What is a resilient society? And why is disruptive change in governance critical to its creation?
This is the first blog posting of the newly created independent, apolitical think tank of Curaçao. If you are reading it, welcome to our site. We hope that you will become involved in our work in order to Think DIFFERENT; DO Change.
Our purpose is to influence, through research and best practice, in order for Curaçao to become a resilient society, in all manners of speaking. There we will begin. We will frame our work around the creation of a resilient society based on best practice, research and bias free decision-making.
Recognizing that there are specific qualities and key areas of functions of a resilient society, we will begin our research focus on governance, its role in and structures to enable resilience.
So, what is a resilient society?
Most research about resilience these days is related to climate change and disaster response, but all these findings apply to all of the threats of rapid change our society is now facing. The future is frightening as we become more and more aware that we are unable to “keep up”. We are curious as to how are other countries becoming resilient. By definition, resilient societies design, redesign organizations, institutions and systems to better absorb disruption, operate under a wide variety of conditions, and shift more fluently from one circumstance to the next.
Resilience, according to the extensive body of research about it, is created by attention to people, to organization (social and economic systems), to place (infrastructure and ecosystems), and to knowledge (evidence-based decision-making). Empirical evidence across the literature about Resilient Societies suggest that such cities/states that exhibit particular qualities or characteristics are more likely to be resilient. These qualities are defined as flexible, redundant, robust, resourceful, reflective, inclusive ad integrated.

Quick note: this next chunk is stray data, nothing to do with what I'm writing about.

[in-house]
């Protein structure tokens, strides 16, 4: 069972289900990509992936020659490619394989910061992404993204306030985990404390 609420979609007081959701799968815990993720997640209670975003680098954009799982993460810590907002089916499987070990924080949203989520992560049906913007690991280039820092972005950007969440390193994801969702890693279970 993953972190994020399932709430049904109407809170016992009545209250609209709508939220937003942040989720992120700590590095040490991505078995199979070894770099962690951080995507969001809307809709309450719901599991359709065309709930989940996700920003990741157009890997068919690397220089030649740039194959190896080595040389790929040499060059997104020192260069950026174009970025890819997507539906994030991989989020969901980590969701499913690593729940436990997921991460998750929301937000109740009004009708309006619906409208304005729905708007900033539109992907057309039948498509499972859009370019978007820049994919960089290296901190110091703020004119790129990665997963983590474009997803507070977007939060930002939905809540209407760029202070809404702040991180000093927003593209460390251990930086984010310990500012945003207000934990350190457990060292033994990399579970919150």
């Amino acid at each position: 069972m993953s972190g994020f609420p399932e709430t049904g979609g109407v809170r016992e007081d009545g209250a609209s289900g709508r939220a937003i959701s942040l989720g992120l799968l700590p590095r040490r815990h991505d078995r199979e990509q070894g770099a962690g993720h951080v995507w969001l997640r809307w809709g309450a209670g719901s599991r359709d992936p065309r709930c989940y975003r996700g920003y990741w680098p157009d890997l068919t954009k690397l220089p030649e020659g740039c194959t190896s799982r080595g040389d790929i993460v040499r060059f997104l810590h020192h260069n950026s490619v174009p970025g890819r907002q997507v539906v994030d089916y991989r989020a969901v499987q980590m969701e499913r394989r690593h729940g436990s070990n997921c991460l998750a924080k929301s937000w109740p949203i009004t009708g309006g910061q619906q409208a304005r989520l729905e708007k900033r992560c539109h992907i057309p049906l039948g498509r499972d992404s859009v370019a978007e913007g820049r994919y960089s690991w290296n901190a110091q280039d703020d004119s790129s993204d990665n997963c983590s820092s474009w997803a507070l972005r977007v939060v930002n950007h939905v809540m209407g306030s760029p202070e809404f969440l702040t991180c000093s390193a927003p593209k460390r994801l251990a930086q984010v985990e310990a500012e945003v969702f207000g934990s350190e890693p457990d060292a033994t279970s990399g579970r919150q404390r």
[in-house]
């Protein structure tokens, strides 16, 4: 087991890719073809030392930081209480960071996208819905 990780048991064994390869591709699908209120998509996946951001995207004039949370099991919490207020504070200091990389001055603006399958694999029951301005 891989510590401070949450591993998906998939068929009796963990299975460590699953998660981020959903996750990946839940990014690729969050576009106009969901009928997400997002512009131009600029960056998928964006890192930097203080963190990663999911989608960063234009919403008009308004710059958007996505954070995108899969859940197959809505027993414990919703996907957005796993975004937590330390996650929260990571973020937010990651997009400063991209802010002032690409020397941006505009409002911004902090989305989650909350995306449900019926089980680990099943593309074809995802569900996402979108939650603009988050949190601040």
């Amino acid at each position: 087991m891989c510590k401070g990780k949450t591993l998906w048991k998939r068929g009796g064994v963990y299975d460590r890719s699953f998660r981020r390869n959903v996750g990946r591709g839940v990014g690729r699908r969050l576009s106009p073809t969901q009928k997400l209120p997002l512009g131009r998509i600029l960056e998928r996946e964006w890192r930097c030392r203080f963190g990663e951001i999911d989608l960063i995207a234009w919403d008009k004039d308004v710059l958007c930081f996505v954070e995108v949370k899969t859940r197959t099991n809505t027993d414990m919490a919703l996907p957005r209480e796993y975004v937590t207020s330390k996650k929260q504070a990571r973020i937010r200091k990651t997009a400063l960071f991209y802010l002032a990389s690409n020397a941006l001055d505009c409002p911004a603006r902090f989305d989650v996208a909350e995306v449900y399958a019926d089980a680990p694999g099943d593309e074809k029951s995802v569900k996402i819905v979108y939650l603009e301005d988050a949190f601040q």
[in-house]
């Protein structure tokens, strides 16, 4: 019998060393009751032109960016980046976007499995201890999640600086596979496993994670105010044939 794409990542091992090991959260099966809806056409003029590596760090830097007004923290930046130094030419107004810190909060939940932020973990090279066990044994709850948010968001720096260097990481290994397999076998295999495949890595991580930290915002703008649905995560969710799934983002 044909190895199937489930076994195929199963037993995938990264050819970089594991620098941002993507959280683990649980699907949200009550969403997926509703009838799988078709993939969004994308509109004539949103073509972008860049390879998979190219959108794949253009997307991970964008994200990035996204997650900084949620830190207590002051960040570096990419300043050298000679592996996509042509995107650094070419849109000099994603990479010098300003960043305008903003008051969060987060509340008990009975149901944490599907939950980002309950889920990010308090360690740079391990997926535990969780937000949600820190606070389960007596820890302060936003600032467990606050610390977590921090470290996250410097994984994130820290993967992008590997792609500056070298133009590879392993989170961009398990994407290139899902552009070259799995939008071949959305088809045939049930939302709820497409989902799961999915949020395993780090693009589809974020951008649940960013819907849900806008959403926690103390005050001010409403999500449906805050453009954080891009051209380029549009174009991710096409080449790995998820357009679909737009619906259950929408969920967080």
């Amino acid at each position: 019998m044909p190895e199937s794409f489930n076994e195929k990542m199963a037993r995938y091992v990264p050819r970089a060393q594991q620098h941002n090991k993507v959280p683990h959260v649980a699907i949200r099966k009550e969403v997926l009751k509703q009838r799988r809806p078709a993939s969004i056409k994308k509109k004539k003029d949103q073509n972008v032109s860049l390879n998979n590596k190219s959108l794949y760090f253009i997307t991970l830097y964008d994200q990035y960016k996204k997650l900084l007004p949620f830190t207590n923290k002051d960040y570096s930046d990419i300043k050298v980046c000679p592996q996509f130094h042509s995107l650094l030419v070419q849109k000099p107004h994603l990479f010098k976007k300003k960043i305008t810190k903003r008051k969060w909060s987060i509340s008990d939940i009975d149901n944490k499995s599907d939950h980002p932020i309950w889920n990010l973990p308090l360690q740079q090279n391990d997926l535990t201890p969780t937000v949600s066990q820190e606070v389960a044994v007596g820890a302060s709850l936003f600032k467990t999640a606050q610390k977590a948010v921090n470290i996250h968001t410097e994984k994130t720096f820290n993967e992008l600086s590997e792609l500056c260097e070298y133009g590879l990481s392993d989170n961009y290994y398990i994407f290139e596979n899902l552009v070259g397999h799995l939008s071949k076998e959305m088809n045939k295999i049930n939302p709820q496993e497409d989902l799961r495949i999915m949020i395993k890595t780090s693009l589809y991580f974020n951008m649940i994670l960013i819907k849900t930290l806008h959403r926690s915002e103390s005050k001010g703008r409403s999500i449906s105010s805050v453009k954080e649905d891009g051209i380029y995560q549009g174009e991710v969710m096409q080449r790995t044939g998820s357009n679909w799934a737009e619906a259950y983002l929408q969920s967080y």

Researchers also recognize that government must be at the forefront of the change. They must play a crucial role in disrupting the status quo and championing innovation, as they lead the transition to a resilient society.
In many formal and informal conversations across our community, the notion that the old way (old paradigms) won’t work any more is a common theme. There is awareness and concern that “government” is unwilling to grapple with the fundamental changes that must disrupt the status quo in order for our society to be resilient.
Some would say that those in positions of power are often constrained by out-dated paradigms of thought. This bias toward the status quo limits policy-makers and business leaders alike. There needs to be disruption in order to change.
The notion of a resilient community becomes most relevant when chronic stresses or sudden shocks threaten widespread disruption or the collapse of physical or social systems. Our country faces such disruptions.
So, why is disruption so important to the way government works?
For resiliency to be achieved, the government itself must challenge its own implicit norms and values. Government must be committed to taking decisions on the basis of sound evidence; engaging with business, citizens and civil society groups; and aligning with other governing bodies at a regional and global level. It must be transparent and inclusive. They must embrace innovation and the disruption that technology has on all aspects of society. It must be willing to measure and monitor the multiple factors that contribute to resilience. As the saying goes, “What you measure is what you change.”
Do you believe that Curaçao can become a resilient society? Do you think that the current form of governance will enable the needed transformation?